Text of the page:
Considerations During Design Of Extrusions

Extrusion is a process where a material is pushed through a die using a mechanical or hydraulic pressresulting infinished products of a uniform cross section. The product can either be hollow or solid. Usually the materials used for this purpose should not become brittle under compression and shear stress.Some commonly used materials are metals, ceramics, polymers and food stuffs. The finished products are usually known as ‘extrudates’. The advantage of this method is that you can either produce extrudates of extreme length or several short ones with uniform dimensions.

Raw material

In ceramics extrusion is usually used to make tiles. The property of the finished tile will depend on both the type of clay used and the manufacturing process. In plastic or polymer extrusion the choice of polymer used will depend on the requirements of the final product. Unlike the above, in metal extrusion aluminium is the metal of choice for most applications. Aluminum extrusions have many desirable properties including highresistance to corrosion under regular environmental conditions, its highly malleable and ductile properties and high strength to weight ratio.

Thickness of the wall

The required thickness and uniformity of the wall will decide the cost efficiency of the process. Those with uniform thickness and symmetric shapes are the easiest to produce. Narrow deep channels that run the length of the extrudate, sharp corners and having walls of differing thickness will increase the cost of production. Instead of sharp corners they should be radiused. Soft edgedshallow channels are preferable to deep channels. Of course, these features may be incorporated into the design based on requirement, but they will be an added cost. For an instance, anbest aluminum profile for gate might need sharp lines to fit in to a window.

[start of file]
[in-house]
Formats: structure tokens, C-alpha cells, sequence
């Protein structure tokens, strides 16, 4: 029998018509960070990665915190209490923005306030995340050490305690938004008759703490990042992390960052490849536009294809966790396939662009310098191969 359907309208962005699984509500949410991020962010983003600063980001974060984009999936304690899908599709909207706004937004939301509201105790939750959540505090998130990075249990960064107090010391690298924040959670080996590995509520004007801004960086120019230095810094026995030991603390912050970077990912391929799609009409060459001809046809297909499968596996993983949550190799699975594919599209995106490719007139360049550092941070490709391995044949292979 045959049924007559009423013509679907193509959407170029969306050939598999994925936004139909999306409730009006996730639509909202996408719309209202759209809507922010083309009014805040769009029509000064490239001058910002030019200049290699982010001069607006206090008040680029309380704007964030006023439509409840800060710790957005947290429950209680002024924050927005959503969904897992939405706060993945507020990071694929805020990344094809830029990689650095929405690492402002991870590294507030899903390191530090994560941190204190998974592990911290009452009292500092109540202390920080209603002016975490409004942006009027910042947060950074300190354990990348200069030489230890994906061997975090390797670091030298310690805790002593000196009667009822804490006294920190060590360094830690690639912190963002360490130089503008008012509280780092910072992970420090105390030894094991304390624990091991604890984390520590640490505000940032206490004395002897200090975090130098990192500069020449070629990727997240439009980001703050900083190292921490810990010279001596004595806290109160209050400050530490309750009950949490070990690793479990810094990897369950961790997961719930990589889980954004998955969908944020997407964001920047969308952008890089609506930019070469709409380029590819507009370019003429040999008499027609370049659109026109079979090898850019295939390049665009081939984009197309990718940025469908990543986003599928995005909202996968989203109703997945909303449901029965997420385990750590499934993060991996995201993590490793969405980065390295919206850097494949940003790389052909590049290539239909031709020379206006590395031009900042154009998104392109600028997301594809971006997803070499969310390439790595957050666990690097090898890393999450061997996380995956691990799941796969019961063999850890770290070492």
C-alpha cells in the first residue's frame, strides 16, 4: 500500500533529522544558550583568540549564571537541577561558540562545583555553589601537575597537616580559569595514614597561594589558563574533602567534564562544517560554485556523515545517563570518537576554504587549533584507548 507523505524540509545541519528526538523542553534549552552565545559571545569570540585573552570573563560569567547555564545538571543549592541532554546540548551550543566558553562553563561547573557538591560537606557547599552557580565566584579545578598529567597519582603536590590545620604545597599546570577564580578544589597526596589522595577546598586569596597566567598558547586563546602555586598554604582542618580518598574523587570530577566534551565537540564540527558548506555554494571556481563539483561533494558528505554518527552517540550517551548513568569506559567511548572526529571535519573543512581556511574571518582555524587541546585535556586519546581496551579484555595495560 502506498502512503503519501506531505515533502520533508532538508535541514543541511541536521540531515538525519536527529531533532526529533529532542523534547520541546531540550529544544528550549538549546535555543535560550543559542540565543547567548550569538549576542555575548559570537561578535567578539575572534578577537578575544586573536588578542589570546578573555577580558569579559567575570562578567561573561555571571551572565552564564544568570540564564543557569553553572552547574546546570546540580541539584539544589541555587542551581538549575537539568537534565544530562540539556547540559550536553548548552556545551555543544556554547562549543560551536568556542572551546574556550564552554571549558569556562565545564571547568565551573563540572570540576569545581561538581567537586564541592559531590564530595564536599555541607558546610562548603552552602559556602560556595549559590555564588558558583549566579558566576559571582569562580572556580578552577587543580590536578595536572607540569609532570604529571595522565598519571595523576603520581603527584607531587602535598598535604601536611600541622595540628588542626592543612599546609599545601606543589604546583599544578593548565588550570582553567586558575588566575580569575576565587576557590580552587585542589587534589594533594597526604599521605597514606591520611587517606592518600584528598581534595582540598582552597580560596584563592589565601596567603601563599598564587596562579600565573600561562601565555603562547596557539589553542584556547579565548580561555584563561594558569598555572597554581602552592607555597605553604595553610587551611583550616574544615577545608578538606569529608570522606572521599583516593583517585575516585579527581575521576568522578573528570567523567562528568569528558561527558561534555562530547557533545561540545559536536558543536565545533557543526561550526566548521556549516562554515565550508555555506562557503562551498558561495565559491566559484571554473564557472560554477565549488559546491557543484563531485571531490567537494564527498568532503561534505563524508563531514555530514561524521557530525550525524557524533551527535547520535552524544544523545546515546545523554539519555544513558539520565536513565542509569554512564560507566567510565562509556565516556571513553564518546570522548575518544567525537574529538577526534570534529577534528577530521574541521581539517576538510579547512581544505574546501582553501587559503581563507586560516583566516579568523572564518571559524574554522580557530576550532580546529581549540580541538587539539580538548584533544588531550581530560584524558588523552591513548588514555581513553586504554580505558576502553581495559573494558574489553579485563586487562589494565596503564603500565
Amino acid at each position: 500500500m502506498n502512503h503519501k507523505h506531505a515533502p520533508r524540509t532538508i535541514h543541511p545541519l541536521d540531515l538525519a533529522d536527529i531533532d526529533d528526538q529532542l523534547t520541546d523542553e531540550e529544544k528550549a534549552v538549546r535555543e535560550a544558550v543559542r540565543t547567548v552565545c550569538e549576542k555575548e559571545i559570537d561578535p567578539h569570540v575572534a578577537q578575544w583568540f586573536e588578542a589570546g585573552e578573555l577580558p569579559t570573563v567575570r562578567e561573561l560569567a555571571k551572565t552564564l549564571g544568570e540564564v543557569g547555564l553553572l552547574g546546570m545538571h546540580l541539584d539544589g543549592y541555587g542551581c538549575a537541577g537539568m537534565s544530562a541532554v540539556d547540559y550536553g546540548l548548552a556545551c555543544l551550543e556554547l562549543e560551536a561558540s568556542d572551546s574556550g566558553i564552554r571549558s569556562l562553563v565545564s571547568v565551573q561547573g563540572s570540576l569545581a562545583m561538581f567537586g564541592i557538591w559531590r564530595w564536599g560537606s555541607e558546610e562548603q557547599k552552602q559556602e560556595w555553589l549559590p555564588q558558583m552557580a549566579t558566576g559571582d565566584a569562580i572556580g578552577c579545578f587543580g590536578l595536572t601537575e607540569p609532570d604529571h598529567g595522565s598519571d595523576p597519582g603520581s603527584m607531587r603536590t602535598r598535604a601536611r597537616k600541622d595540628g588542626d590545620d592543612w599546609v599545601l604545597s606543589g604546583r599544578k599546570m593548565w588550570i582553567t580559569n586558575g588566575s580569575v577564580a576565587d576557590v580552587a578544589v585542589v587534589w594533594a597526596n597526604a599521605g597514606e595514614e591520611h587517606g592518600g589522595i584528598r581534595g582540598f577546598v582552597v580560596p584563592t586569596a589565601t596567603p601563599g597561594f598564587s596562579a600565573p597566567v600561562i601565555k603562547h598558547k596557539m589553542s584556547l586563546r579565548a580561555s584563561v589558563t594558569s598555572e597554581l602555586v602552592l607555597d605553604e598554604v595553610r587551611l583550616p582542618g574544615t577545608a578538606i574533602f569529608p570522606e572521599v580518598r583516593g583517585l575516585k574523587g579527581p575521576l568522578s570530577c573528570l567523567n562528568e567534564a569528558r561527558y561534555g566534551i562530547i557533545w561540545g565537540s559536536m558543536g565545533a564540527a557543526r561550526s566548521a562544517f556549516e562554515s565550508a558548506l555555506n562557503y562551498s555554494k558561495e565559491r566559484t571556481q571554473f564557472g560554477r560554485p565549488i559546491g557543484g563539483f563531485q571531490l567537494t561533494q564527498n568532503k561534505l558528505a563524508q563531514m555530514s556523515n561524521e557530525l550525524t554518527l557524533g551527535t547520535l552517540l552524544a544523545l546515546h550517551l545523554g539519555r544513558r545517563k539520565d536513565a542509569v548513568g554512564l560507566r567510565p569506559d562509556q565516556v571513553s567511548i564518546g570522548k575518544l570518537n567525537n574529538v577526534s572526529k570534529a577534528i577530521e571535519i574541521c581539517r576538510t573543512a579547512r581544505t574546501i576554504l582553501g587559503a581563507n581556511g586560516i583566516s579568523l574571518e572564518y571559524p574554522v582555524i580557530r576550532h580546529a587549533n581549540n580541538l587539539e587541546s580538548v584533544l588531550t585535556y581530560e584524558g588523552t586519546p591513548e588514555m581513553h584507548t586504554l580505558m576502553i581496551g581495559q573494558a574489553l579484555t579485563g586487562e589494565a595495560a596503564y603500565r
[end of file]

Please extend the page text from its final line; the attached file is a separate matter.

Other factors that affect the wall thickness are the force and speed applied during the manufacturing process, the type of metal or alloy used and the finishes on the product.

Usage of soft lines

Any parts of the extrudate that juts out of the finished product should have soft lines. If not, these will show deformations upon cooling.

Solid vs. hollow

Hollow structures are more complicated and more expensive to produce than solid structures. Also the strength and stability of the final product increases as the number of cavities inside an extrudate decreases. In the instance that a design requires a large number of cavities within the structure, then it is more cost effective to make the design as two concentric rings and then assemble them.


Decorations on extrusions provide the dual purpose of beautifying the final product and also hiding all blemishes.

Extrusion is a great way of producing structures of complex designs. They offer versatility that most other manufacturing processes don’t offer.